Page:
In an assignment slightly less futile than bagging Bigfoot, Times-Tribune staff writer Kyle Wind stalked local, state and federal officials for weeks, trying to get them to take a stand on the most important public safety, health and economic issue since the region’s “public servants” stood by and let the coal barons do whatever damage they pleased.

The coal barons and their legislative enablers are long dead, but their toxic legacy still poisons this valley. What have we learned in the century since? Not much, apparently. The results of Kyle’s quest can charitably be called “Profiles in Cowardice.”

“I would have serious concerns about an expansion of that scope,” said state Rep. Mike Carroll, D-118, Avoca. “An expansion of that scale deserves a complete and thorough environmental review.”

This is a powerful member of the state House, bleating the screaming obvious and hoping it passes for profundity. Any serious person would have concerns about the expansion, and it can’t happen without environmental review. Mr. Carroll essentially said nothing, and somehow eclipsed fellow lawmakers who live closer to Keystone.

State Sen. John Blake, D-22, Archbald, was practically installed by convicted felon and former Sen. Bob Mellow, who served Mr. DeNaples for decades. Mr. Blake said: “It would not be appropriate to interject my office between a private company and a regulatory agency.”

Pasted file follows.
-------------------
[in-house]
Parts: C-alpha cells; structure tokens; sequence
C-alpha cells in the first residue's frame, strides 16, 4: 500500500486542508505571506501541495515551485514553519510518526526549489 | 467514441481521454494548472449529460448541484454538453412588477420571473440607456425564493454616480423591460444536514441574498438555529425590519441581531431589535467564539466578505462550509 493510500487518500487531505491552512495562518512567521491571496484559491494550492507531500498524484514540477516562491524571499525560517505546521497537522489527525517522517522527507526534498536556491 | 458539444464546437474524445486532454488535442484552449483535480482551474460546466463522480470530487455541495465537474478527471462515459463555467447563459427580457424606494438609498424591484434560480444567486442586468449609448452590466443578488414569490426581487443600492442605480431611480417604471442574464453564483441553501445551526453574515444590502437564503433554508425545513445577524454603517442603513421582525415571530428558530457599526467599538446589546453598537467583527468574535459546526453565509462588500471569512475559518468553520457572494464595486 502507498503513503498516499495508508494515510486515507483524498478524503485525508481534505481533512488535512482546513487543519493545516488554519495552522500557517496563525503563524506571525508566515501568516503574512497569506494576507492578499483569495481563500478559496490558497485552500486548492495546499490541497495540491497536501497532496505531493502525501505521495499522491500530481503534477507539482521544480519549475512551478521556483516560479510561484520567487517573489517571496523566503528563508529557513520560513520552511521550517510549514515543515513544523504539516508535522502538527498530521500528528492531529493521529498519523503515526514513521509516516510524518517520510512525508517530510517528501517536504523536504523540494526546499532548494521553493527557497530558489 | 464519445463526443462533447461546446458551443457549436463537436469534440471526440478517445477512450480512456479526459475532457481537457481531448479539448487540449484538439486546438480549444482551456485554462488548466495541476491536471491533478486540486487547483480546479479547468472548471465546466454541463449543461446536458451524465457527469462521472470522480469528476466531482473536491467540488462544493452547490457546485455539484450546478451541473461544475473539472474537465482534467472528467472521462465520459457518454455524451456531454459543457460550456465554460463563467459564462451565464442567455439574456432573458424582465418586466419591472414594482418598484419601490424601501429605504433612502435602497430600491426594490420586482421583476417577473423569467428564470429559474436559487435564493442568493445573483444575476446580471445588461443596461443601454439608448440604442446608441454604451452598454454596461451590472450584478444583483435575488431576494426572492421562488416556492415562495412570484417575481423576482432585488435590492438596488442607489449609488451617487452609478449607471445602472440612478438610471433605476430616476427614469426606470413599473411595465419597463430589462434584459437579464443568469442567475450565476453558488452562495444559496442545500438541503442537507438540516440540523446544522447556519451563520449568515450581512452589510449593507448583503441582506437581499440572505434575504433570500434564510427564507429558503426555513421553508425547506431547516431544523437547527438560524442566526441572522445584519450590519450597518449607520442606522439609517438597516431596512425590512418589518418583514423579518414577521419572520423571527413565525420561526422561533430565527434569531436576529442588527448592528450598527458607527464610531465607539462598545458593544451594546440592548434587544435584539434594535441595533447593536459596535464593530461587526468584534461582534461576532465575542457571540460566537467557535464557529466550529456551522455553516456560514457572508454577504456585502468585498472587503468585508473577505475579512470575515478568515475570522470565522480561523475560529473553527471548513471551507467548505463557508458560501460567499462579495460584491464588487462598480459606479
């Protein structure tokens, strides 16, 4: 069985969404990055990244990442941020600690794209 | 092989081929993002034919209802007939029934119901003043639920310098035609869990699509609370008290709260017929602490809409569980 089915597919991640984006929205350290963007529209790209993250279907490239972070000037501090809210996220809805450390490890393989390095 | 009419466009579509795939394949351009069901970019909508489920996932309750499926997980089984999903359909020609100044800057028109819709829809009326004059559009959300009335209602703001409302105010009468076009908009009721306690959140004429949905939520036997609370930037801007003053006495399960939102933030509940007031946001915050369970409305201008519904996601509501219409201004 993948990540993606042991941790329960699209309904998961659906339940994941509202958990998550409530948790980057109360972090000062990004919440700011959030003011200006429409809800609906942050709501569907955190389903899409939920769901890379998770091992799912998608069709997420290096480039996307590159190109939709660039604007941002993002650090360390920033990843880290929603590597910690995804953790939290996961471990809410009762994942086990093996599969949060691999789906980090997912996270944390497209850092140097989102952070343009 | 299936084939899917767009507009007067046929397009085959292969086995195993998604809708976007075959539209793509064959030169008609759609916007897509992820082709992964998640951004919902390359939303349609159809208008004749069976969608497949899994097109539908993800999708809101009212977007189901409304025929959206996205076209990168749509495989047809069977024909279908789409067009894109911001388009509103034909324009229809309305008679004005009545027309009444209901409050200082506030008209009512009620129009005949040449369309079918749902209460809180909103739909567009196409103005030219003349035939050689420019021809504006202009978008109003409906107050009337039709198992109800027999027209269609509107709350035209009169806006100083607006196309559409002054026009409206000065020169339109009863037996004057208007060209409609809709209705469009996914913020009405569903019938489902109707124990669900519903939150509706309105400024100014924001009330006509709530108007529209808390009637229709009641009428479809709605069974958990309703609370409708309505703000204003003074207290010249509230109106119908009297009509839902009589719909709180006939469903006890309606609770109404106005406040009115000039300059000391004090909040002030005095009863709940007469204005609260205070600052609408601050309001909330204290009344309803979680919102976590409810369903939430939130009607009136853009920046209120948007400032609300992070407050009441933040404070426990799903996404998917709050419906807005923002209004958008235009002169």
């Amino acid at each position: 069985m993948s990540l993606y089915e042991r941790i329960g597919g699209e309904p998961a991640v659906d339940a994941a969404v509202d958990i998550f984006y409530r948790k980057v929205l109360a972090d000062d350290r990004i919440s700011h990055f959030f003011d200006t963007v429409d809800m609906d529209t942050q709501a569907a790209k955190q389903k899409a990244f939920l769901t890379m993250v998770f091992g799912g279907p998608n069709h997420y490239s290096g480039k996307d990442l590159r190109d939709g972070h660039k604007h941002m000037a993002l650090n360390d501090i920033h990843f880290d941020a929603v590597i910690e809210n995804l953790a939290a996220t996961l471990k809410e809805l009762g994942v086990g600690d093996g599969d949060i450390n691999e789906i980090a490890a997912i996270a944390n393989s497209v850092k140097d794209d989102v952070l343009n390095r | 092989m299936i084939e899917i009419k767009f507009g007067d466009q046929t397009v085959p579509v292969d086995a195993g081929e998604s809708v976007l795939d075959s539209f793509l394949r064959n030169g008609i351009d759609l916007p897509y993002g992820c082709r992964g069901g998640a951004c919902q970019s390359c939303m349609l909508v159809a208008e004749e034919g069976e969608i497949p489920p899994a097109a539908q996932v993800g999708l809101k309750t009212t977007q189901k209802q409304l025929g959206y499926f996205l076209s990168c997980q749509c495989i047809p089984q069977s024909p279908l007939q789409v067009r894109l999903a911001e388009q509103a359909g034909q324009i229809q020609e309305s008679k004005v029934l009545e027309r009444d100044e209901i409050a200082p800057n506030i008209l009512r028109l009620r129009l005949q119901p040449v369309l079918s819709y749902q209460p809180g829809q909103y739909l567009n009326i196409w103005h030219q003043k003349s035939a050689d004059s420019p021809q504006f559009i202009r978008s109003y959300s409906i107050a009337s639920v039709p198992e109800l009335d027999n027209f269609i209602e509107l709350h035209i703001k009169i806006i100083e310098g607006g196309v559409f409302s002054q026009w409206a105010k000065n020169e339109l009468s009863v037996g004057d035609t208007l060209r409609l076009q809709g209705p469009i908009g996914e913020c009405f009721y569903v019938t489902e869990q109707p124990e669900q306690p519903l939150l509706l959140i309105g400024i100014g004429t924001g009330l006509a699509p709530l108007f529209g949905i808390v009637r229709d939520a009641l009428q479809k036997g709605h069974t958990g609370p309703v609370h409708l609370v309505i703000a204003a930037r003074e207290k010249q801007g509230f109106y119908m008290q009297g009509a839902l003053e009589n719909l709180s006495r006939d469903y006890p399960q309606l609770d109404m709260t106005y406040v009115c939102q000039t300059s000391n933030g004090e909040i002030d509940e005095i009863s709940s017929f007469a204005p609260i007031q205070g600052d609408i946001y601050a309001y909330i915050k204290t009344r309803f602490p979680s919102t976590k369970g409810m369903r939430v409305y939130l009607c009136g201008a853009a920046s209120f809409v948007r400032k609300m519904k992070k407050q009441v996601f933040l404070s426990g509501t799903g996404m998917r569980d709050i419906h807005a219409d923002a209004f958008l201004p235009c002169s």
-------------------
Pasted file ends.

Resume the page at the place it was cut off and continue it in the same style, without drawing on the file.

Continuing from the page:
TRANSLATION: “It’s up to DEP. Please excuse me. I haven’t kissed Mr. DeNaples’ ring in over an hour.”

State Rep. Sid Michaels Kavulich, D-114, Taylor, said he did not have an opinion on the expansion yet. He promised to “monitor the proposal” and make sure DEP did its due diligence.

“The environment and the safety of the people is paramount,” Mr. Kavulich said.

Way to go out on a limb, Sid. That’s like saying, “Puppies and kittens are cute, and it’s important not to eat them.”

FUN FACT: It is currently legal to kill and eat dogs and cats in Pennsylvania. In its latest do-nothing session, the GOP-controlled Legislature failed to pass a ban because it would also outlaw pigeon shoots. The National Rifle Association stood in proud, patriotic defense of the brutal slaughter of defenseless living things. GOP lawmakers sat down and shut up, lest they get their wings clipped.

“If you want my vote, you’ll have to buy it from my warm, living hands.”